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Tuesday, January 18, 2022
Kendrick Lamar
Kendrick Lamar

Compton emcee Kendrick Lamar released his sophomore album on March 16th. This album has been dubbed a surprise album due to the lack of information revealed prior to its release. When Kendrick Lamar revealed the title for To Pimp a Butterfly it led to a lot of speculation about what the subject matter and soundscape of this album would be.

Kendrick Lamar is a rapper from Compton; a city that he vividly portrayed in his debut album good kid, m.A.A.d. city. This album received critical acclaim and performed extremely well commercially. It was praised for how lyrical and conceptual it was. Leading up to the release of To Pimp a Butterfly, Kendrick Lamar released the single “i” which was met with mixed reviews. With the release of this song, people began to anticipate what this album would sound like.

Throughout this album Kendrick is reciting a poem and with each song he inches closer to finishing it. This album begins with Wesley’s Theory. In this track, Lamar discusses his fame and how he has allowed it to corrupt him over a beat provided by Flying Lotus. It sets the tone for what this album will be sonically. It is funky, soulful, and lyrically dense.

Themes such as racism, capitalism, and self-doubt are constants throughout this album. The dynamic jazz influenced instrumentation provides the best possible background for this conscious hip-hop. The production is luscious with Sounwave and Thundercat handling a lot of it.

For Free is a spoken-word influenced song that Kendrick Lamar explains that “this d*ck ain’t free”. It shows Kendrick Lamar’s sense of humor while still providing a message on capitalism.

King Kunta sounds like it would fit in the soundtrack of any blaxploitation film.

u shows Lamar’s ability to channel his emotions while rapping. This is a skill that he does better than anybody else in hip-hop.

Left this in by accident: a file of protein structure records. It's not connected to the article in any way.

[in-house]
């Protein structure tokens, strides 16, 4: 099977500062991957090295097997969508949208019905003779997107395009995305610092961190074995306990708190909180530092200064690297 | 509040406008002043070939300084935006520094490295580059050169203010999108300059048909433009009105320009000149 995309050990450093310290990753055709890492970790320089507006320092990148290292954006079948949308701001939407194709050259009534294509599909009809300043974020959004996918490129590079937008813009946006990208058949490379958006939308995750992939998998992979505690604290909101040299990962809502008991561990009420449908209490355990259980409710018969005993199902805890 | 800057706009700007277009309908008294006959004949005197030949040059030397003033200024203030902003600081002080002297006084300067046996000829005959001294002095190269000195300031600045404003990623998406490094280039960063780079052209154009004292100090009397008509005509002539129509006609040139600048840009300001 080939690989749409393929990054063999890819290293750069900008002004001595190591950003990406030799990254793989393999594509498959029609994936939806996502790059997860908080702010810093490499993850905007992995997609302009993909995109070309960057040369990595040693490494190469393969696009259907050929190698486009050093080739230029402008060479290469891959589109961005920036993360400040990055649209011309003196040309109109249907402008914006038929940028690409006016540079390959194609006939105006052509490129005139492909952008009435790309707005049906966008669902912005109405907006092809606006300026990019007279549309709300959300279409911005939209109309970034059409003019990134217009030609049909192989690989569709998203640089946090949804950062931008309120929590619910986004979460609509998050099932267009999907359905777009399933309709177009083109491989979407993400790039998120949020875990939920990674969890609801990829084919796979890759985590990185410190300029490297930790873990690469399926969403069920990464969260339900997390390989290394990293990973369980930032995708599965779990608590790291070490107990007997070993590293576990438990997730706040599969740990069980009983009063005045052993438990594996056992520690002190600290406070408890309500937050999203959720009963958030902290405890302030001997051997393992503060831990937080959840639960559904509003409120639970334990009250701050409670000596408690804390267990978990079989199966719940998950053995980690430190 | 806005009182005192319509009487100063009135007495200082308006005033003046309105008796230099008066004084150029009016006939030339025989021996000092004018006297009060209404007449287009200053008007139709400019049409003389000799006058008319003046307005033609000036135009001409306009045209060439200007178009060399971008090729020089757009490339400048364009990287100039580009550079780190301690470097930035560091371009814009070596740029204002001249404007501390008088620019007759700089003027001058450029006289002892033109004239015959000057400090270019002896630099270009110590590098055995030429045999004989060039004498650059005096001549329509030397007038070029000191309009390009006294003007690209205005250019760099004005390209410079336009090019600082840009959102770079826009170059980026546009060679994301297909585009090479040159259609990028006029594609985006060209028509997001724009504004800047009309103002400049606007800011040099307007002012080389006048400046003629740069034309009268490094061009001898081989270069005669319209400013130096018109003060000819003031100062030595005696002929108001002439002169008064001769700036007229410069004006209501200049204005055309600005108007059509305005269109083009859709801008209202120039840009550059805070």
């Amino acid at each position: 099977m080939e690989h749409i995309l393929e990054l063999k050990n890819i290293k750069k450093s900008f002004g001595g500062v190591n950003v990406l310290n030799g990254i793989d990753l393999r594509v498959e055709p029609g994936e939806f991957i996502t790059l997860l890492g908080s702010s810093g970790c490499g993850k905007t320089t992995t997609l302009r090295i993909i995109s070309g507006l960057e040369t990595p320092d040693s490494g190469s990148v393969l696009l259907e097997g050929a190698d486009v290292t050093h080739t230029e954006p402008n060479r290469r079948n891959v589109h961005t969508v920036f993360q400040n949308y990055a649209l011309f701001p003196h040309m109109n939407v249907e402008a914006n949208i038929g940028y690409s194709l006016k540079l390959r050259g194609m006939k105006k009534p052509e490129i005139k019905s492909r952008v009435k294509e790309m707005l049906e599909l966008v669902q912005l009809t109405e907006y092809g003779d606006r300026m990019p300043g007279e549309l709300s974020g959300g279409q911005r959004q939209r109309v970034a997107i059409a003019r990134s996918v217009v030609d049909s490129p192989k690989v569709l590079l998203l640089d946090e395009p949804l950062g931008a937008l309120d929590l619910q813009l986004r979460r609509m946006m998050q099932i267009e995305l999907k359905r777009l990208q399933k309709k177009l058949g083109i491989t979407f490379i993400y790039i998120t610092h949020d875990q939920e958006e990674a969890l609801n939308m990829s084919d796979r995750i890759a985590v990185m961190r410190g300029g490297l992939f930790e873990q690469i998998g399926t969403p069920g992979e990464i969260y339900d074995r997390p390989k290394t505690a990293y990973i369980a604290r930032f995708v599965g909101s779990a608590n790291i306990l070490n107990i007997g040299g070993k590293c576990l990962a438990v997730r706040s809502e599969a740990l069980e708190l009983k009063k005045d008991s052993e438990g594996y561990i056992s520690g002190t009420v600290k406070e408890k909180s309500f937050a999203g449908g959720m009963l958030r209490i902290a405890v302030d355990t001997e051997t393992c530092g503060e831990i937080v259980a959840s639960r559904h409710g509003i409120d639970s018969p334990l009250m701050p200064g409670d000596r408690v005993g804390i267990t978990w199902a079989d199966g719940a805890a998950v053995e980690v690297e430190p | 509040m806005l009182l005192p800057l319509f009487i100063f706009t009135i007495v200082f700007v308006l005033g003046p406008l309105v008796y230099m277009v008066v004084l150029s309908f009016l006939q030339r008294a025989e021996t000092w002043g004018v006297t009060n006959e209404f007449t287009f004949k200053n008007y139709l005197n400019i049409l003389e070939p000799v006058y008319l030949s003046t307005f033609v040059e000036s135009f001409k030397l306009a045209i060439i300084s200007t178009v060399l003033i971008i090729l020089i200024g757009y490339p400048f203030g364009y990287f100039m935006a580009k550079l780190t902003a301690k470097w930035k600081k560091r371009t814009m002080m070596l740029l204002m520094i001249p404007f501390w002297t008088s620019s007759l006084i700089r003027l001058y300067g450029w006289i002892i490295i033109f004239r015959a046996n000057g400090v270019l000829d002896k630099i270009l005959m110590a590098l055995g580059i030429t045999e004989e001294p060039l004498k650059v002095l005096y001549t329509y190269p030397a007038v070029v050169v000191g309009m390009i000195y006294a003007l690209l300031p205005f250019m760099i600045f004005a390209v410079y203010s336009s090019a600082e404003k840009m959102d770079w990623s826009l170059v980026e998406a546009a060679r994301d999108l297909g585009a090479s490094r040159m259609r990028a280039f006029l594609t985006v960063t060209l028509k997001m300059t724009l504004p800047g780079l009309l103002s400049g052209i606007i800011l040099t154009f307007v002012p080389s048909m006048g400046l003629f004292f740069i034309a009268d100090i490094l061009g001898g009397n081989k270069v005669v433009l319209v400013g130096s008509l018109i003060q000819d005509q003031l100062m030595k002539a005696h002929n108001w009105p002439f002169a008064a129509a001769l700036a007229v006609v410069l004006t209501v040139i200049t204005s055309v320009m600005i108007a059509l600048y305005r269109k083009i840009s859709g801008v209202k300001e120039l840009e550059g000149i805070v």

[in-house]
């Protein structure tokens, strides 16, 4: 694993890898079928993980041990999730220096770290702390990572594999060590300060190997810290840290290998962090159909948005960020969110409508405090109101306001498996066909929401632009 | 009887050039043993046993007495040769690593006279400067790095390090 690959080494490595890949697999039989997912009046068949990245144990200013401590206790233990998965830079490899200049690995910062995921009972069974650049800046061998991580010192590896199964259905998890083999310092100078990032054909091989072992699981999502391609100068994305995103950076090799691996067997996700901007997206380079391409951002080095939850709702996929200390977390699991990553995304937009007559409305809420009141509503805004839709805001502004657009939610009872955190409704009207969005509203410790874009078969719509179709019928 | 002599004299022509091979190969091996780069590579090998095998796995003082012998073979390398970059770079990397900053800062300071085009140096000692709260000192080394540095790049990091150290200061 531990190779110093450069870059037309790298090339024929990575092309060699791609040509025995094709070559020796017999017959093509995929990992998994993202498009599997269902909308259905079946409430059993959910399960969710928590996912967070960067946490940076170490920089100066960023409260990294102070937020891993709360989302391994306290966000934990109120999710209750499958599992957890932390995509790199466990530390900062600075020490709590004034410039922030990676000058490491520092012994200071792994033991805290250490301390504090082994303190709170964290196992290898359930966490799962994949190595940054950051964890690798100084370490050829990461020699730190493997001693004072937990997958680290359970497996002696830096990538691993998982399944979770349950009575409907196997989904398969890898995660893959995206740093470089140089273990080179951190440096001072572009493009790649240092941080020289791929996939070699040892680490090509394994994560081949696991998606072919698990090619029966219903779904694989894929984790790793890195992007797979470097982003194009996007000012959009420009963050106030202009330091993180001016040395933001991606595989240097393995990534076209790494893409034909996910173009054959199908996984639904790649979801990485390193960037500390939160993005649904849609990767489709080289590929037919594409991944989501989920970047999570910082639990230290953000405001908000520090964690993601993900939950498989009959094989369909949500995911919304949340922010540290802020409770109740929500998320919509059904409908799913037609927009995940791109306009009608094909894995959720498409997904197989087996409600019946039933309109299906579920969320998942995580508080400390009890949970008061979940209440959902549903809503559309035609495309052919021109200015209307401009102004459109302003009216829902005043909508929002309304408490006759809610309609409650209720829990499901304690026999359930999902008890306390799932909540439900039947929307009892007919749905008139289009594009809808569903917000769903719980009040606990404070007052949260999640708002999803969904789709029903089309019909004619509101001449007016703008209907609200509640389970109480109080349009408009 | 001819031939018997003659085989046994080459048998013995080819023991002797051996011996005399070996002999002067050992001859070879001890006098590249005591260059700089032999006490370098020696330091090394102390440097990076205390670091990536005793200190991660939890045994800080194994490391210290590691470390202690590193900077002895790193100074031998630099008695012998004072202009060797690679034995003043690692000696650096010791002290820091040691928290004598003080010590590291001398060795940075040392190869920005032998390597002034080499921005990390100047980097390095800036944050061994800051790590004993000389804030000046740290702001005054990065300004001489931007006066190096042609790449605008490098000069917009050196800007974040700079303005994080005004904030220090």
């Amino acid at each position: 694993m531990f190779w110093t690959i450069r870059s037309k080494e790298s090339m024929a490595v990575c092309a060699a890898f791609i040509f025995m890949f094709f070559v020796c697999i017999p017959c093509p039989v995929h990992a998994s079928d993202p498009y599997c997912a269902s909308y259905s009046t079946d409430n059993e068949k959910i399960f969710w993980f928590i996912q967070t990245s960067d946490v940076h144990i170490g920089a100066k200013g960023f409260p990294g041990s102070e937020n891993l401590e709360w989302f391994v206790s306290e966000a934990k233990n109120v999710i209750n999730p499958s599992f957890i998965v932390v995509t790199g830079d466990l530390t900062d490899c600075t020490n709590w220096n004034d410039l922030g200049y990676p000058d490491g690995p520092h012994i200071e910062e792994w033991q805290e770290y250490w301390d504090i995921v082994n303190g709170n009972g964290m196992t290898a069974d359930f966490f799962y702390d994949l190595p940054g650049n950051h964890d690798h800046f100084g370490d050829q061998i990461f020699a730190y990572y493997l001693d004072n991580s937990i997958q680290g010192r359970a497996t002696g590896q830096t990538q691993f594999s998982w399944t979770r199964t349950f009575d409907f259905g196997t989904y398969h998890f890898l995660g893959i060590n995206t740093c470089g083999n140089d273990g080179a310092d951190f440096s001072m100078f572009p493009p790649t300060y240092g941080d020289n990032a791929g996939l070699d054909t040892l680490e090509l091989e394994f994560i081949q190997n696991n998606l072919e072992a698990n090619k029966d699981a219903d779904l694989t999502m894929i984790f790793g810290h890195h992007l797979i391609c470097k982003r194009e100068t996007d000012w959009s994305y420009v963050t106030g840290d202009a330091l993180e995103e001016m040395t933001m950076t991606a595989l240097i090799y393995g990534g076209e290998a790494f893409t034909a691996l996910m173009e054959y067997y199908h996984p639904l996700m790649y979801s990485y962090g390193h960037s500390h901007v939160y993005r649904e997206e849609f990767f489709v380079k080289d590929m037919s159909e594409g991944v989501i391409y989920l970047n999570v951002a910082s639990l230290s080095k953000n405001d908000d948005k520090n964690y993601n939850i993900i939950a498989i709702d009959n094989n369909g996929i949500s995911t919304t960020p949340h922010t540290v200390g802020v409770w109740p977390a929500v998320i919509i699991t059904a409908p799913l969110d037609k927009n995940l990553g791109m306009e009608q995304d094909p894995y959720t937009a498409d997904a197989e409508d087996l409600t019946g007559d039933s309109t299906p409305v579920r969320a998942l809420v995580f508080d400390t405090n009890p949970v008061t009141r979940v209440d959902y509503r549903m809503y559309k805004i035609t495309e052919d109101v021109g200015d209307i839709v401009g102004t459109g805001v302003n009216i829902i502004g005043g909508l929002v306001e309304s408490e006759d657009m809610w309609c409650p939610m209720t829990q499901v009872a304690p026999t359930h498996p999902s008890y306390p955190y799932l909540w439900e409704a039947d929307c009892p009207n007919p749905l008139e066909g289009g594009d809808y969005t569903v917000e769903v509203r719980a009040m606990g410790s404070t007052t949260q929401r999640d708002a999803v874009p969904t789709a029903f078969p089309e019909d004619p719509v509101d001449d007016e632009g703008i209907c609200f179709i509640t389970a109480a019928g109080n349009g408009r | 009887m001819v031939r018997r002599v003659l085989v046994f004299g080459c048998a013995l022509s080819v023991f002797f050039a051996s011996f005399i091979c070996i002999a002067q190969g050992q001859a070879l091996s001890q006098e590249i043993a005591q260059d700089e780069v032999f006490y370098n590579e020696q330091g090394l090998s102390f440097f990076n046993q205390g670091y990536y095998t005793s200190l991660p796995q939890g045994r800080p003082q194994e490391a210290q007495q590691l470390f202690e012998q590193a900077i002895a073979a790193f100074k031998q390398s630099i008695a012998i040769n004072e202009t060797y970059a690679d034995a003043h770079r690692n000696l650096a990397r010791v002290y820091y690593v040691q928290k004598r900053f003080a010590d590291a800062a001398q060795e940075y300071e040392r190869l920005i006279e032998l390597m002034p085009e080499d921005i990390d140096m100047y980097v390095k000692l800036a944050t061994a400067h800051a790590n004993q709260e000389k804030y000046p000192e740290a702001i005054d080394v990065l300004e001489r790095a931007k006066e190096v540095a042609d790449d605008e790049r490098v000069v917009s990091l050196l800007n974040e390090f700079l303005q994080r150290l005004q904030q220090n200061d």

The guest features on this album are used to perfection. Bilal provides beautiful background vocals and the guest verses add to the tracks where they are present.

Hood Politics is the most commercial friendly song on the album. It has a simple but effective chorus and drums that bang over moody synths.

How Much a Dollar Cost is the story of Kendrick Lamar not giving a homeless man money only for the man to reveal himself to be Jesus. With this track Kendrick Lamar proves that nobody is better storyteller than him.

The following tracks, Complexion (A Zulu Love) and The Blacker the Berry, both deal with themes of black pride and self love.

The album ends with Mortal Man. In this track Lamar questions his fans loyalty and talks about people’s fickle tendencies. At the end of this track Lamar reveals the meaning of To Pimp a Butterfly by finally finishing the poem that he started in the beginning of this poem. It is then revealed that he is interviewing the ghost of Tupac. It is the perfect ending to one of the best written hip-hop albums ever. It is an unexpected album to one of the best produced hip-hop albums ever.

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Album Rating: 10/10

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